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Blog posts tagged experiential marketing

The essential ingredient that marketers overlook

August 21, 2014 by Richard Edwards

Flowers{{}}Business advertising spend in the UK hit a new high of almost £14bn in 2013 and is set to increase to £14.8bn this year. But are businesses getting their money’s worth?

Personally, I doubt it. And the reason is that most businesses will miss out on one essential ingredient: experience.

Experiential marketing helps consumers contextualise the narrative behind your product and service.

Let’s take perfume as an example. Perfumes are, functionally speaking, a mixture of ingredients that produce a pleasant smell.

But people don’t wear perfume for the constituent parts; they buy it for the experience, they buy it in the hopes that they will feel attractive and desirable, and they buy it to give them a sense of confidence.

How is this experience achieved? By creating a holistic experience of the product.

It starts with advertising. Perfume ads usually feature a model sauntering around looking sexy; there is usually a husky voice saying abstract words like “adored” or “eternal”; and there is either lots of colour, for fun adventurous brands (think Joop!), or black and white, for brands that focus on being sexy and powerful (such as CK).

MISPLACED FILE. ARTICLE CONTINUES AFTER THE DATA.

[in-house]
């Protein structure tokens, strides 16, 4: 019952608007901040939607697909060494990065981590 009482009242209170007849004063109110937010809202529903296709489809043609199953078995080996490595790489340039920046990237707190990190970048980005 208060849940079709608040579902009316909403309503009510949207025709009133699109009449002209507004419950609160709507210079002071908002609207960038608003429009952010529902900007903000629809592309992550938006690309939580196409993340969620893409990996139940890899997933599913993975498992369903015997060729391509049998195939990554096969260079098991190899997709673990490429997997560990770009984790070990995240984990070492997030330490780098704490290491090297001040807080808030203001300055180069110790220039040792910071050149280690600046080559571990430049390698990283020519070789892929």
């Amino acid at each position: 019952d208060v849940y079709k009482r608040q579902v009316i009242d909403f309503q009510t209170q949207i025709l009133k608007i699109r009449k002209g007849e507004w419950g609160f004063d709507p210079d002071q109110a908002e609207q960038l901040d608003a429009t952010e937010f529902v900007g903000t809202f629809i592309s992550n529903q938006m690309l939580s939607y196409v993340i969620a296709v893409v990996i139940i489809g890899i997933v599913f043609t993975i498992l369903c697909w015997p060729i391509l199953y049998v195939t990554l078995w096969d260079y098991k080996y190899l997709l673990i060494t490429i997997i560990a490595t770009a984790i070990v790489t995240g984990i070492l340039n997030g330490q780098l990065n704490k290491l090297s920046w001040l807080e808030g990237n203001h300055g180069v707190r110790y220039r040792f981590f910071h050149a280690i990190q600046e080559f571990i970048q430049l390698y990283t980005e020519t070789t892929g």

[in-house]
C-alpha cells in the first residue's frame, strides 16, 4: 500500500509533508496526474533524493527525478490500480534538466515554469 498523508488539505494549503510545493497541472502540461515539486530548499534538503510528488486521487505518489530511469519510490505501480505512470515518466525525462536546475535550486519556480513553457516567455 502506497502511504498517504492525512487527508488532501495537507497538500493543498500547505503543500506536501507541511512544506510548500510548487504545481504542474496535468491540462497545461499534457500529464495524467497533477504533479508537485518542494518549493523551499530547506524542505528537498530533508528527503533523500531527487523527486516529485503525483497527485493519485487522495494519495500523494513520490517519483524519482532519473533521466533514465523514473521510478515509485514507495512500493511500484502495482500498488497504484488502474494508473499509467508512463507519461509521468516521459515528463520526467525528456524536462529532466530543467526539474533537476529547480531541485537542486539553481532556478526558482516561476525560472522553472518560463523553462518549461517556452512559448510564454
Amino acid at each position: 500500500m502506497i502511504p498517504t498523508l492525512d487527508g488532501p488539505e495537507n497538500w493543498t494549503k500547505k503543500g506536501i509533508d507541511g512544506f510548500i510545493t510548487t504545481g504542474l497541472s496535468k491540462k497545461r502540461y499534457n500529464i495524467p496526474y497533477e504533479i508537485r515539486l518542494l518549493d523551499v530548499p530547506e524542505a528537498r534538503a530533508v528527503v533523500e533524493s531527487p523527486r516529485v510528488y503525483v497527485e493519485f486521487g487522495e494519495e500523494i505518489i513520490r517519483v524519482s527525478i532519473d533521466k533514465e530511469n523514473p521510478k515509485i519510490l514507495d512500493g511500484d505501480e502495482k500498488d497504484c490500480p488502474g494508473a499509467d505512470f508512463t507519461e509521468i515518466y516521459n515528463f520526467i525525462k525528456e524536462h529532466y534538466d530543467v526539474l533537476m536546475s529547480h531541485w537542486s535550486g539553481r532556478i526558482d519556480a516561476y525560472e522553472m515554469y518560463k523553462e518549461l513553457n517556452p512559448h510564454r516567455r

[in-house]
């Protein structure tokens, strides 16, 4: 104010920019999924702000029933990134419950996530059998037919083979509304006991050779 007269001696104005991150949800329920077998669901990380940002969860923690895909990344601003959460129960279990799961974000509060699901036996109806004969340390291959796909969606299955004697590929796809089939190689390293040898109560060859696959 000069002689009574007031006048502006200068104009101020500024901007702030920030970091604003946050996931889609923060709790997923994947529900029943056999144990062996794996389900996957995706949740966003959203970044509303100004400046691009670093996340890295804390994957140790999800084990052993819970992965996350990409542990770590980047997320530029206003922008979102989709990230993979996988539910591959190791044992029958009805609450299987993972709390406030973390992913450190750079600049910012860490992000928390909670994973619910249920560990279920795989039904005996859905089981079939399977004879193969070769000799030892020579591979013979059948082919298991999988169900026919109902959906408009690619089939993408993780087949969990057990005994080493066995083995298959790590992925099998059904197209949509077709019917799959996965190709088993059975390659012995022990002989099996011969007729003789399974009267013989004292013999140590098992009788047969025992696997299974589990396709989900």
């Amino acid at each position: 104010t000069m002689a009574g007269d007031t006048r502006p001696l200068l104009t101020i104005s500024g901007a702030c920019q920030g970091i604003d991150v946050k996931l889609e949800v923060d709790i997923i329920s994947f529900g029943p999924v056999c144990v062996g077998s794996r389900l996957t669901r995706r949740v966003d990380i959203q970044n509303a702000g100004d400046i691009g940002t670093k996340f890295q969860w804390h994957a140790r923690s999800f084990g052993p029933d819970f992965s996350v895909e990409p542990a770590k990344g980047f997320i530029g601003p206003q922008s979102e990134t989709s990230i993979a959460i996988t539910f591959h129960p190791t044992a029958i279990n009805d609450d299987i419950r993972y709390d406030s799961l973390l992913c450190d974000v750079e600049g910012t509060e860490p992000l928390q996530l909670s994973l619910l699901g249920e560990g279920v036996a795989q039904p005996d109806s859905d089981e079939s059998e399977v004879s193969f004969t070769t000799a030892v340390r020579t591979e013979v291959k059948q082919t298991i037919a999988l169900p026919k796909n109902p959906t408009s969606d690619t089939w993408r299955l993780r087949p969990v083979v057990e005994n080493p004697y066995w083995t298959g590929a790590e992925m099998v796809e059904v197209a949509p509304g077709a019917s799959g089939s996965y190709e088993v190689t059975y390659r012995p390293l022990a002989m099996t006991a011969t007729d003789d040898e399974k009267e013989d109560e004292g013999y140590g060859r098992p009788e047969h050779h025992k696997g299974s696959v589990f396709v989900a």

Next comes the in-store experience. The bright lights of each perfume shelf, the imagery displayed nearby — all are designed to continue the experience.

The bottle is also key — it takes the experience from store to home. Some are rough and jagged, others are sleek and curved.

And every time the customer uses the product, they experience that vision.

How does this translate to my business?

You might say: “But my business is in accounting software, not perfume.”

But you can still apply the same thinking. Experiential marketing relies on bringing together five distinct dimensions into one holistic experience:

Feeling. What will it feel like to use your product or service?

Sensing. How do customers physically sense your product?

Thinking. The experience still needs to take into account the rational, logical value of your product or service. How obvious can you make the benefits of your product? Can you illustrate its potential with a demo?

Acting. What behaviours will your product help to facilitate? Changes in behaviour can be highly motivational and empowering, such as Nike’s classic Just do it tagline.

Relating. How does your product or service link the customer to others, or even to a projection of their future self?

As the Chinese proverb goes: “Tell me and I'll forget; show me and I may remember; involve me and I'll understand.”

Copyright © 2014 Richard Edwards, director of event and customer experience specialist Quatreus.

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